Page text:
Most Popular Feb Posts at SalesTactics.org

Most Popular Feb PostsThe most popular Feb posts here on SalesTactics.org were all about how to sell today, and what it takes to do so.

Why am I reviewing these? I get the impression that many people believe once an article, book or video is made, it's done. Over. In the past. No longer relevant. Think this is kind of silly? Let's go look at a post from 2005.

Wait, you say. That's old. Ah ha.

My point. The information continues to be relevant and important! So don't write off content just because it was first presented some time ago.

Most Popular Feb Posts at SalesTactics.org

The top three posts of the month are:

#1 - How To Sell In the New Economy
The rules and expectations of selling have changed. Throwing features and benefits at your prospect and hoping something sticks, or putting your faith exclusively in developing a "relationship" with your prospect, are methods that no longer work. So what is working?

#2 - How Badly Do You Want It

A cartoon gives us a startlingly clear example of what it can take to be the best in your field. Sometimes the price of success can be painful, and different from what we thought it would be!

#3 - Sales Prospecting by Claude Whitacre

Sorry, the freebie period is now over; however, $2.99 is a tiny investment for this amazing book. If you're having trouble getting conversations on the phone, Claude's book is the best resource you can find for the price.

My Take On the Results of the Most Popular Feb Posts

So here's my take on these results. I believe it represents a thought process in you, the reader: first, What has changed about selling? A look at the outside world. Then, second, introspection. What do I need to do to make that change in myself? And third, what specific techniques do I need to be using to get there? Pretty cool!

>> Jason Kanigan is a sales force developer. Was this info helpful to you? Please Like, Share or Comment to let others know! <<


How Badly Do You Want It: A Lesson from Saturday Cartoons

How Badly Do You Want It - Megatron Can't Take The Day OffIt's Saturday morning. So I'm going to talk about cartoons.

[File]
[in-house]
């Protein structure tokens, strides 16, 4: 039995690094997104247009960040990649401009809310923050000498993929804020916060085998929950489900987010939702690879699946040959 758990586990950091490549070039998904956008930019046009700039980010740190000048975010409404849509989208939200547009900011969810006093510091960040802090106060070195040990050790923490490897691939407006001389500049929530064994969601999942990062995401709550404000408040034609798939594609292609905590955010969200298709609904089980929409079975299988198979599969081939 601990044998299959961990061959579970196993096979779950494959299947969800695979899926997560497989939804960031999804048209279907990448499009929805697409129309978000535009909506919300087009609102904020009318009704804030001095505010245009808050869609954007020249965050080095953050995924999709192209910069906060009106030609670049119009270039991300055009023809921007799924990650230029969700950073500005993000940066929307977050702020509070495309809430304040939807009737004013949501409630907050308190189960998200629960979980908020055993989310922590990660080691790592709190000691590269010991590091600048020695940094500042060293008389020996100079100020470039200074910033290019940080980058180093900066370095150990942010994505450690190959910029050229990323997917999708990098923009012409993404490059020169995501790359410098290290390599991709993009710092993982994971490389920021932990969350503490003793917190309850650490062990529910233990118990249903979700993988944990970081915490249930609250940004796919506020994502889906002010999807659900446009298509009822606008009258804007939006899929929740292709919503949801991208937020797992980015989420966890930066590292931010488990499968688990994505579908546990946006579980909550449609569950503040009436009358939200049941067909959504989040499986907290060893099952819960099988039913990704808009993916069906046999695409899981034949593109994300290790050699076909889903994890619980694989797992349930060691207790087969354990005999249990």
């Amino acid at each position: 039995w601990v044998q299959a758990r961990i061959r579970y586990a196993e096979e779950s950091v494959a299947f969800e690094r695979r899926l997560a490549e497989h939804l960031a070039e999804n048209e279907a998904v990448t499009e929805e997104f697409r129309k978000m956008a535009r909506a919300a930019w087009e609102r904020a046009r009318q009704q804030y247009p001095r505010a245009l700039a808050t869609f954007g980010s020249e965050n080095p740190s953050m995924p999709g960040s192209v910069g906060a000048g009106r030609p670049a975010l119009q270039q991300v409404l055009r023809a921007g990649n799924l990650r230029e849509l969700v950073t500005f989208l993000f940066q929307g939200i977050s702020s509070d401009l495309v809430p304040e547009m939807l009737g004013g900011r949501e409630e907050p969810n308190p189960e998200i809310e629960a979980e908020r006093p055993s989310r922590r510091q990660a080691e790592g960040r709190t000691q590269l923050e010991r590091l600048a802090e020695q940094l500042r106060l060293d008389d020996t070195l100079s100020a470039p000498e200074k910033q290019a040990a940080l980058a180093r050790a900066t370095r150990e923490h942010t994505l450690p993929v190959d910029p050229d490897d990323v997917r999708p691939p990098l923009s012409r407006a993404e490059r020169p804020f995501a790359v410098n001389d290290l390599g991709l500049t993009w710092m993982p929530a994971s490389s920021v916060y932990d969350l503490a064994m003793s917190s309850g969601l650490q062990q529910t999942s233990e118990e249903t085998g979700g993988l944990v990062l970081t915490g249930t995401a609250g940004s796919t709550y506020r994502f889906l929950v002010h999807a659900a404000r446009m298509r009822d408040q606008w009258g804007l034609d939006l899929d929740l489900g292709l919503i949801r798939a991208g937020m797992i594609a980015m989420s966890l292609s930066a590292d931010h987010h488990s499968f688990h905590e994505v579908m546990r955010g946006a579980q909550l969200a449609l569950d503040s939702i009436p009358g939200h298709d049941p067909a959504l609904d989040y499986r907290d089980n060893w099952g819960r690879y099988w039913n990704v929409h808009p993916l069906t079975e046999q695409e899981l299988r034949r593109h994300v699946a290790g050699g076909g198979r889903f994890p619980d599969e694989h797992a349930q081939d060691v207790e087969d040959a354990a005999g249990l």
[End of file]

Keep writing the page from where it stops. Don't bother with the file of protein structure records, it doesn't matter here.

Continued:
One cartoon, actually, and the antagonist of that story. Oh boy--I've wanted to write about this one for a long time.

The big 4-0 is staring me in the face and that means I was a kid in the early 80s. In 1984 a show came out promoting a line of toys that changed shape from humanoid to a machine, vehicle or something else. In English it was called The Transformers.

Our antagonist is a gravelly-voiced megalomaniac named Megatron. He is a strategist, though of the low animal cunning kind. His plots are not elaborate. But in a show for kids, should they be? He leads a police force-turned-banditos from the legitimately ruling group of the planet Cybertron, down and out for several million years or so after chasing rebels to a mutual crash landing on Earth.

Upon wakeup, a central computer reforms all the Transformers' non-humanoid forms into things that should blend in to our society: cars, trucks, jets, and the like.

Megatron, the epitome of naked force, is naturally given the alternate form of a handgun.

The rebel team--called Autobots--determine that while they need to find alternate sources of energy to power a return to Cybertron, they ought to be nice to the natives about it. And protect the humans from Megatron and his followers if they can.

The bad guys--called Decepticons--have never felt a higher emotion in their collective existence. So nothing gets in the way of their idea of enslaving the Earth. Then they can drain the planet dry of energy to crush the Autobots and triumphantly return to Cybertron and end the civil war.

Got the story so far?

What Megatron Has to Teach Us About Answering "How Bad Do You Really Want It"

Here's why we're talking about it: the only character I find really interesting in the series is Megatron. The Autobot leader, Optimus Prime, is represented with a cowboy mask over the lower half of his face. So you can't even see him emote clearly. But Megatron's face is bare to the world. There's nowhere for him to hide.

Decepticon society is based upon power. That power can be founded in strength, but it also has a big dash of perception. Starscream, a hyperactive teenager of a lieutenant, is perpetually scheming to remove Megatron and take his place; however, he's too often afraid to take the first shot and simply grumbles from the sidelines.

And here's the rub: Megatron doesn't get to take a day off.

Why Megatron Can't Take the Day Off

Other Decepticons can disappear into the background and sulk. Autobots can do the same. Even Optimus Prime can go hide in the control room of his base with the supercomputer Teletraan I. And it won't make a difference. When he pops out again, the other Autobots will still respect him.